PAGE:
Russia overtakes China as most attractive BRICS country for investment - Bloomberg

The office of the MICEX-RTS Stock Exchange, Moscow, Russia. © Sergey Kuznecov
The Russian market has replaced China to become the most attractive BRICS country for investors in 2015, according to Bloomberg. Pricier oil that has rebounded from a six-year low and easing political risks make it the best BRICS investment bet.

Analysts polled by Bloomberg say Russian shares are undervalued, by up to a half compared with other BRICS countries. Russian shares can be more profitable if the political risks continue to reduce.

One of the two key Russian indices – a ruble denominated MICEX – trades at 5.9 times the projected earnings of its members. For example, Brazil’s Ibovespa, Sao Paulo Stock Exchange Index, shows 12.6 multiples, being the second cheapest in the BRICS. China, India and South Africa are above 15.

“Our models are telling us to buy Russia. There is a very strong turnaround potential. It’s an increasingly difficult call to get right because of politics. I’d be happy to pull the trigger in the next two to three months,” Tim Love, a London-based investment manager at GAM told Bloomberg. GAM’s assets are estimated at $130 billion.

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Bloomberg says that in nominal terms, the MICEX has increased by 18 percent in 2015, 4 percentage points less than the increase in the Shanghai Composite Index.However, a record decline in the volatility of the Russian market, along with the increased price fluctuations in China allows profit from investments in Russia and China, with a coefficient of 1 and 0.6 points respectively.

READ MORE: Russian ruble seen as world’s best performing currency, hits 2015 high

The situation has dramatically changed in 2015, says Bloomberg. While the Chinese markets have lost about $4 trillion, or 30 percent in value in June-July, oil prices have stabilized at above $55 per barrel and the ceasefire in eastern Ukraine has settled.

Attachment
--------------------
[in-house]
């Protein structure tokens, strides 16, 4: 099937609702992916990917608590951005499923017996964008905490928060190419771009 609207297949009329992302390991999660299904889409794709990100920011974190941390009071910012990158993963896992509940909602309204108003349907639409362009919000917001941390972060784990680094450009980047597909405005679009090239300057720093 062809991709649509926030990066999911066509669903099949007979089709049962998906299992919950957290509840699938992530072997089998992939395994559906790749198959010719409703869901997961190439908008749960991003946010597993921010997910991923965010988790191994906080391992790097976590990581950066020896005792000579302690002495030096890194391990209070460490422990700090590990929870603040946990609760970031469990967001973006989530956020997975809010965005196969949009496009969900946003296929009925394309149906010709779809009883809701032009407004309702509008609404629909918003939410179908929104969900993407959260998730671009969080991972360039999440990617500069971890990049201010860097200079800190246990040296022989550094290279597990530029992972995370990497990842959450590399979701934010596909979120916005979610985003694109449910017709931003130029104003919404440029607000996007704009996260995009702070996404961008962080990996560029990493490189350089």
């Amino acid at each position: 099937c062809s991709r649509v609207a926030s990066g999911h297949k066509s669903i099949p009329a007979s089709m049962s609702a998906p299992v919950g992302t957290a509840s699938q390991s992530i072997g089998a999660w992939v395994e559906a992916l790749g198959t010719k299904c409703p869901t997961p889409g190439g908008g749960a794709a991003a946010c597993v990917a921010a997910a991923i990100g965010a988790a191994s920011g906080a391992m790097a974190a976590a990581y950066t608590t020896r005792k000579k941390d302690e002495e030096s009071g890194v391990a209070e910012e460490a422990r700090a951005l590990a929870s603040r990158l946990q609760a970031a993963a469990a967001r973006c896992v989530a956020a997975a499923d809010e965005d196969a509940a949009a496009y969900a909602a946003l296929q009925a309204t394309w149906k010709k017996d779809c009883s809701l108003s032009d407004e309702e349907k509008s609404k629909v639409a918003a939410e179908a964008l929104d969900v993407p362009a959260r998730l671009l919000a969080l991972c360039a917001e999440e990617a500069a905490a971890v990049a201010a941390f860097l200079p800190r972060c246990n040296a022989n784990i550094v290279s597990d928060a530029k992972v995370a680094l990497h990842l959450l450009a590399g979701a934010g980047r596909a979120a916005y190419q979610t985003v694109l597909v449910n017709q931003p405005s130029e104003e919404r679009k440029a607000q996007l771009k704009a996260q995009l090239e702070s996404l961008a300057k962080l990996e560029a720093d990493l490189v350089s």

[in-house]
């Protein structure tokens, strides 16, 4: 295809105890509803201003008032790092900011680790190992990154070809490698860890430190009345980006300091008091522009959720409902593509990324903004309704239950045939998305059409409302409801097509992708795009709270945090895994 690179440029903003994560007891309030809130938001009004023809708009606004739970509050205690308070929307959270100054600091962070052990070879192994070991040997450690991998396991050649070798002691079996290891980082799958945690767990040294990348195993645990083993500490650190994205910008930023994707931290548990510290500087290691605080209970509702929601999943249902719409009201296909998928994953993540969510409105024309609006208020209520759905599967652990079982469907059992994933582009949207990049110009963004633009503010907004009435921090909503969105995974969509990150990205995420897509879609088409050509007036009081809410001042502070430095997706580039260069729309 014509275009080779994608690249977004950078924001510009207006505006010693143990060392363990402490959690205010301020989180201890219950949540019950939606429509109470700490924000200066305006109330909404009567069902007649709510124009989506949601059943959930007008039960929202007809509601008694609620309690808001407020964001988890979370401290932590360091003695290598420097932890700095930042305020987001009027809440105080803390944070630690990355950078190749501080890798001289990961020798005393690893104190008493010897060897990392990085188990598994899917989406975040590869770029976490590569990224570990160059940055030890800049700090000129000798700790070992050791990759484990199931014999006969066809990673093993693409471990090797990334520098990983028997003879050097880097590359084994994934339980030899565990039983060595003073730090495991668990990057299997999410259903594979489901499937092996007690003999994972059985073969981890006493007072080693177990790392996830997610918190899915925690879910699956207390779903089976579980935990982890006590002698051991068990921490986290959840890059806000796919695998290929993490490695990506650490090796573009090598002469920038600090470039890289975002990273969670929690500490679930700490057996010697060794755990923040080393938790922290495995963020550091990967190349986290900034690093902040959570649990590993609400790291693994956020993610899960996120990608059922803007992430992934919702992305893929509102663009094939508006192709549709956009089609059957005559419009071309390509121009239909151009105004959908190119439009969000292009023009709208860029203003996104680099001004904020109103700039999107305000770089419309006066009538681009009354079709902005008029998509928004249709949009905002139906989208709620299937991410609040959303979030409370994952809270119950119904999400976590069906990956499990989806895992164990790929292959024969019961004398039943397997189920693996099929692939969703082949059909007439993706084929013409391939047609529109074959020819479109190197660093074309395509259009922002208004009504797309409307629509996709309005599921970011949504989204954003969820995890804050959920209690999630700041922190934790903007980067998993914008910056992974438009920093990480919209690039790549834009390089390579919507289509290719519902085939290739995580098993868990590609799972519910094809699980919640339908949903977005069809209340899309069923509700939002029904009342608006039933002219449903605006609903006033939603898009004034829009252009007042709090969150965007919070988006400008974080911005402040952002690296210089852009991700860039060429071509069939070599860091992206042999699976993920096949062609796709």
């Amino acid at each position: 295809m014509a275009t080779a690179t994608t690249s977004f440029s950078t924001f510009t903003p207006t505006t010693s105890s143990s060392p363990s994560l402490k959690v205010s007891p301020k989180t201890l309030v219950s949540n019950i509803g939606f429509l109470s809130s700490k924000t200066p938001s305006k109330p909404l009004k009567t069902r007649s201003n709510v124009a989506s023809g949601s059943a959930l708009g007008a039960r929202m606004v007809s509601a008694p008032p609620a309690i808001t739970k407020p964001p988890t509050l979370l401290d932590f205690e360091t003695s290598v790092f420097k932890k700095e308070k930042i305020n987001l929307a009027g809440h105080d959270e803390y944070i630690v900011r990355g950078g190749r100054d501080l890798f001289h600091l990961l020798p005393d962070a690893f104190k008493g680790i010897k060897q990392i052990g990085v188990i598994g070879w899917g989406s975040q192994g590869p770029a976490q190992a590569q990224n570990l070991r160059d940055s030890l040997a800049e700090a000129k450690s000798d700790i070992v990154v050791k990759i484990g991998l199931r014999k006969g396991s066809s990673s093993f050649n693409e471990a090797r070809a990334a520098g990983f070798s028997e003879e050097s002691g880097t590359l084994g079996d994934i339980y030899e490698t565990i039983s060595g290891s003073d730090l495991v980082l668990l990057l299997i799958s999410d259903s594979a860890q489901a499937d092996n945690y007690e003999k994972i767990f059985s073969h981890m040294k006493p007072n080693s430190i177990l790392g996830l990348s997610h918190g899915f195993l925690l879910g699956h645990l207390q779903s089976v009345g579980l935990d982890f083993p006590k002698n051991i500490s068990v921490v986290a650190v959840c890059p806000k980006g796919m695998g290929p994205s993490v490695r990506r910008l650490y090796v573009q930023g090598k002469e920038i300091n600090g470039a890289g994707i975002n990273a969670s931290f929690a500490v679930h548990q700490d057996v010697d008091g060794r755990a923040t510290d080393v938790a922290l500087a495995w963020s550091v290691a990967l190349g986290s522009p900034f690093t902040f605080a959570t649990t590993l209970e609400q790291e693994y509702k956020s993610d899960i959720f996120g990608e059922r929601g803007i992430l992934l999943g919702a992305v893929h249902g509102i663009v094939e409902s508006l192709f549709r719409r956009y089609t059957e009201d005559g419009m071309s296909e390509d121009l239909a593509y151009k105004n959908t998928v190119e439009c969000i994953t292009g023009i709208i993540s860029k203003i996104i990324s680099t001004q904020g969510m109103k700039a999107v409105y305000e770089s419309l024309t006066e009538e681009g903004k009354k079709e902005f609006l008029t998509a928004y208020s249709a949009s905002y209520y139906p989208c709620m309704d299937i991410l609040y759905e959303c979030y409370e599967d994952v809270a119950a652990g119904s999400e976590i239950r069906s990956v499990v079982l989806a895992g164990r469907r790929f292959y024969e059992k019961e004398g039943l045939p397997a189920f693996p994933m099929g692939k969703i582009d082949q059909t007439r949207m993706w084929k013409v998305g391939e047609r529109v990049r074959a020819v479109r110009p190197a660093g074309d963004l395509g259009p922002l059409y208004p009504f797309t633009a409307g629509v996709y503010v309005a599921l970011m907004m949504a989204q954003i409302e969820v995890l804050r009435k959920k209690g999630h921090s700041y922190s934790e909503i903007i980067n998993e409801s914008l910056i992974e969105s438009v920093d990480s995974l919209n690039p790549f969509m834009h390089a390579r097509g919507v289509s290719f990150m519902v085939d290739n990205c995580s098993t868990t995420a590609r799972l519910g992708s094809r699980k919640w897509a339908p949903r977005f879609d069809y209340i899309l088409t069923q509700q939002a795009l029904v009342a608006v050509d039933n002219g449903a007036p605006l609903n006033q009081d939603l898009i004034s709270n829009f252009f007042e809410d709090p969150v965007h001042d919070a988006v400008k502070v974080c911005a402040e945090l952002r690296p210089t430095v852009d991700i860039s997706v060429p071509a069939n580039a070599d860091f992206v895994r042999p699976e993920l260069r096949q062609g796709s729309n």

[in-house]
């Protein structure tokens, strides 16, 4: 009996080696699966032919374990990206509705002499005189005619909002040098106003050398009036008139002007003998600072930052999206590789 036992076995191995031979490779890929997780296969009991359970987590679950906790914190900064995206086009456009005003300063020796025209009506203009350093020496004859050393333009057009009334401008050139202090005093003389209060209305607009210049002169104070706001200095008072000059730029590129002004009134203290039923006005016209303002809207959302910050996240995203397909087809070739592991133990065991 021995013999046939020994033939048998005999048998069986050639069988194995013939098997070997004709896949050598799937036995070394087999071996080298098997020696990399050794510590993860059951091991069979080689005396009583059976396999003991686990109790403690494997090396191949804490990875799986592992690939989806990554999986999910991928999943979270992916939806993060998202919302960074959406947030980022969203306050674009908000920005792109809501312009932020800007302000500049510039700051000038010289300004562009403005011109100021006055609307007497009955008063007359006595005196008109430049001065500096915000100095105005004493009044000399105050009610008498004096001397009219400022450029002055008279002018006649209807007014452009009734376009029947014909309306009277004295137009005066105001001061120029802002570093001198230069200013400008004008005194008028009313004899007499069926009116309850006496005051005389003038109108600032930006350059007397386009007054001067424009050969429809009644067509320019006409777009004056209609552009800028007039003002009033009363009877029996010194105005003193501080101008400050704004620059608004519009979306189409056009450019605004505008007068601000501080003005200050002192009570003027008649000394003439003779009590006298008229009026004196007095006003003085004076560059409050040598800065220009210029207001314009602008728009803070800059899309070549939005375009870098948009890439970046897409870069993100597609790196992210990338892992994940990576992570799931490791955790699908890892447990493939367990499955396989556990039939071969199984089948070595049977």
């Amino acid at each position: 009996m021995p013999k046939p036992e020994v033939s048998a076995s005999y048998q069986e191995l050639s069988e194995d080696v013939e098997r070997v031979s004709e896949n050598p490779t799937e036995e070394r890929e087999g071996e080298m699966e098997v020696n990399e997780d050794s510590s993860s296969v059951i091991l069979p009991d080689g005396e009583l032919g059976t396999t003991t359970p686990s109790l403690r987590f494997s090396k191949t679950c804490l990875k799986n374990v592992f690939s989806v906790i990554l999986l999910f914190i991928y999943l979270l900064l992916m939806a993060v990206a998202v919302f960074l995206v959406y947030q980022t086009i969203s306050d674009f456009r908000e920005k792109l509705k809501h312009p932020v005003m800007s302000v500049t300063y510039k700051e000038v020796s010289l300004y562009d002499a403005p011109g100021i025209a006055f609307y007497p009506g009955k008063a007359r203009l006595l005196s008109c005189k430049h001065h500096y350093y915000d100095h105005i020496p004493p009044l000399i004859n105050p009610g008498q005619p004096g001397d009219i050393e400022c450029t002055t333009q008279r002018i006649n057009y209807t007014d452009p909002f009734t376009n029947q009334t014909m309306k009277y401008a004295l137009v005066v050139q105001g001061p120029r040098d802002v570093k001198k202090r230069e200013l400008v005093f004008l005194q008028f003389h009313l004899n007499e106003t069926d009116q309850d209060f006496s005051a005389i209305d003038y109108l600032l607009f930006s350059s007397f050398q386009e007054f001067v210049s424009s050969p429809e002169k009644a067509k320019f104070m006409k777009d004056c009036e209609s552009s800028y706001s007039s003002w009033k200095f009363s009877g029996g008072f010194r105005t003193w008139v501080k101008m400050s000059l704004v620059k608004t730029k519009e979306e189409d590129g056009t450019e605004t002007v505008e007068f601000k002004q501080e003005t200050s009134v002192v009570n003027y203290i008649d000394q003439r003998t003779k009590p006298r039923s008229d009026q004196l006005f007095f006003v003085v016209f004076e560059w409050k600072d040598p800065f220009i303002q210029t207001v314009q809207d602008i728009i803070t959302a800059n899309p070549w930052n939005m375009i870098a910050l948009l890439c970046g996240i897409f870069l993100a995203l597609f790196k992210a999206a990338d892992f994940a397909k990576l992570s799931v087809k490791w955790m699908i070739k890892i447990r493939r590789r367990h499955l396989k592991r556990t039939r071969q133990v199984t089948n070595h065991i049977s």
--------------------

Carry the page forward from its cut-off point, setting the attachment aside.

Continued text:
As a result, “a measure of expected price swings, as signaled by options prices, has more than halved to 28 percent, the steepest drop since at least 2006, the earliest date records go back to,” says Maria Levitov, the author of the column.

This is a big contrast to December, when Russian stocks lost almost 9 percent and the ruble hit a record low, making the central bank raise annual interest rates to 17 percent, the highest in more than 10 years.

Since then, the central bank has decreased the rate several times, fixing it at 11.5 percent from June 16.

In April Bloomberg called the Russian ruble the world’s best performing currency of 2015. At its peak it was trading at about 49 to the dollar, but has seen a 13 percent downturn since then.

OPEC’s June decision not to cut crude output is one of the key factors. The Russian Minister of Economic Development Aleksey Ulyukayev says the ruble’s weakness due to low crude prices will be temporary, and an exchange rate of 55 to the dollar, plus or minus 2-3 rubles, is the currency’s natural level.